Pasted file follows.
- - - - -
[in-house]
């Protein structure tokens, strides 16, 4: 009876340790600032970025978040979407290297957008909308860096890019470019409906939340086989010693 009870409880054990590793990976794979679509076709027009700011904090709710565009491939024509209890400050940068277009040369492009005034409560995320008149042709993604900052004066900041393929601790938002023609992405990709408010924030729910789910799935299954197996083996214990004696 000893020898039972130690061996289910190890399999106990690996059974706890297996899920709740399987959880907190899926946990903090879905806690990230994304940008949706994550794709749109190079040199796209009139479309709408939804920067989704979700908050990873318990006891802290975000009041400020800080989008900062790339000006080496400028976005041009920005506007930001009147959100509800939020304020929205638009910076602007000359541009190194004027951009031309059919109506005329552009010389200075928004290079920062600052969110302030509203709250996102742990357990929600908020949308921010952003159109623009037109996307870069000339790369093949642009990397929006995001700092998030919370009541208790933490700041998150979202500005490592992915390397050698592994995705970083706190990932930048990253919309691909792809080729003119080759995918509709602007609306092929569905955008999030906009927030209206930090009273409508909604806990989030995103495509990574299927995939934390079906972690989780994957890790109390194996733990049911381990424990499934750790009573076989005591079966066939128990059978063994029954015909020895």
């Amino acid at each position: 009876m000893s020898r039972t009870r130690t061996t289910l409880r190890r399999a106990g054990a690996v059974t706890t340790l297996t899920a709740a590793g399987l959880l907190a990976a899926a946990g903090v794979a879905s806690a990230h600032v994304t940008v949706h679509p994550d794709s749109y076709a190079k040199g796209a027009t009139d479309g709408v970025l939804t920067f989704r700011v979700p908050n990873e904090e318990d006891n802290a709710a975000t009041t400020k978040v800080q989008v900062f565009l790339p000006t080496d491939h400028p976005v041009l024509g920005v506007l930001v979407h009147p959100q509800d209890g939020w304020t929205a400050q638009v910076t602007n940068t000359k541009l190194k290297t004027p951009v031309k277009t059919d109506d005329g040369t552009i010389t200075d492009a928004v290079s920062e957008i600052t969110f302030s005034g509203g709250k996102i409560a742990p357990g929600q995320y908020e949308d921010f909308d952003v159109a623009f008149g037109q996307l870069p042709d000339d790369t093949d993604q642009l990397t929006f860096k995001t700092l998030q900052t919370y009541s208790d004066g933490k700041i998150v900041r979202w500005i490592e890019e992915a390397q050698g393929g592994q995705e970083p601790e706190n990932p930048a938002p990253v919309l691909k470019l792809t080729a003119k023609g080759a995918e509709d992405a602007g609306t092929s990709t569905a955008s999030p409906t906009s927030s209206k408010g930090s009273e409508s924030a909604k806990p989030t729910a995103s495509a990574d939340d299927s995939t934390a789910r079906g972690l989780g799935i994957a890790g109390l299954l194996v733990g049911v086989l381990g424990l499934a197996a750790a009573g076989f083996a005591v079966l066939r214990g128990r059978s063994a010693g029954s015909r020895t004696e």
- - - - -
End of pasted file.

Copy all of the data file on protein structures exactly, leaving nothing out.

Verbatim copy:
[in-house]
């Protein structure tokens, strides 16, 4: 009876340790600032970025978040979407290297957008909308860096890019470019409906939340086989010693 009870409880054990590793990976794979679509076709027009700011904090709710565009491939024509209890400050940068277009040369492009005034409560995320008149042709993604900052004066900041393929601790938002023609992405990709408010924030729910789910799935299954197996083996214990004696 000893020898039972130690061996289910190890399999106990690996059974706890297996899920709740399987959880907190899926946990903090879905806690990230994304940008949706994550794709749109190079040199796209009139479309709408939804920067989704979700908050990873318990006891802290975000009041400020800080989008900062790339000006080496400028976005041009920005506007930001009147959100509800939020304020929205638009910076602007000359541009190194004027951009031309059919109506005329552009010389200075928004290079920062600052969110302030509203709250996102742990357990929600908020949308921010952003159109623009037109996307870069000339790369093949642009990397929006995001700092998030919370009541208790933490700041998150979202500005490592992915390397050698592994995705970083706190990932930048990253919309691909792809080729003119080759995918509709602007609306092929569905955008999030906009927030209206930090009273409508909604806990989030995103495509990574299927995939934390079906972690989780994957890790109390194996733990049911381990424990499934750790009573076989005591079966066939128990059978063994029954015909020895």
């Amino acid at each position: 009876m000893s020898r039972t009870r130690t061996t289910l409880r190890r399999a106990g054990a690996v059974t706890t340790l297996t899920a709740a590793g399987l959880l907190a990976a899926a946990g903090v794979a879905s806690a990230h600032v994304t940008v949706h679509p994550d794709s749109y076709a190079k040199g796209a027009t009139d479309g709408v970025l939804t920067f989704r700011v979700p908050n990873e904090e318990d006891n802290a709710a975000t009041t400020k978040v800080q989008v900062f565009l790339p000006t080496d491939h400028p976005v041009l024509g920005v506007l930001v979407h009147p959100q509800d209890g939020w304020t929205a400050q638009v910076t602007n940068t000359k541009l190194k290297t004027p951009v031309k277009t059919d109506d005329g040369t552009i010389t200075d492009a928004v290079s920062e957008i600052t969110f302030s005034g509203g709250k996102i409560a742990p357990g929600q995320y908020e949308d921010f909308d952003v159109a623009f008149g037109q996307l870069p042709d000339d790369t093949d993604q642009l990397t929006f860096k995001t700092l998030q900052t919370y009541s208790d004066g933490k700041i998150v900041r979202w500005i490592e890019e992915a390397q050698g393929g592994q995705e970083p601790e706190n990932p930048a938002p990253v919309l691909k470019l792809t080729a003119k023609g080759a995918e509709d992405a602007g609306t092929s990709t569905a955008s999030p409906t906009s927030s209206k408010g930090s009273e409508s924030a909604k806990p989030t729910a995103s495509a990574d939340d299927s995939t934390a789910r079906g972690l989780g799935i994957a890790g109390l299954l194996v733990g049911v086989l381990g424990l499934a197996a750790a009573g076989f083996a005591v079966l066939r214990g128990r059978s063994a010693g029954s015909r020895t004696e």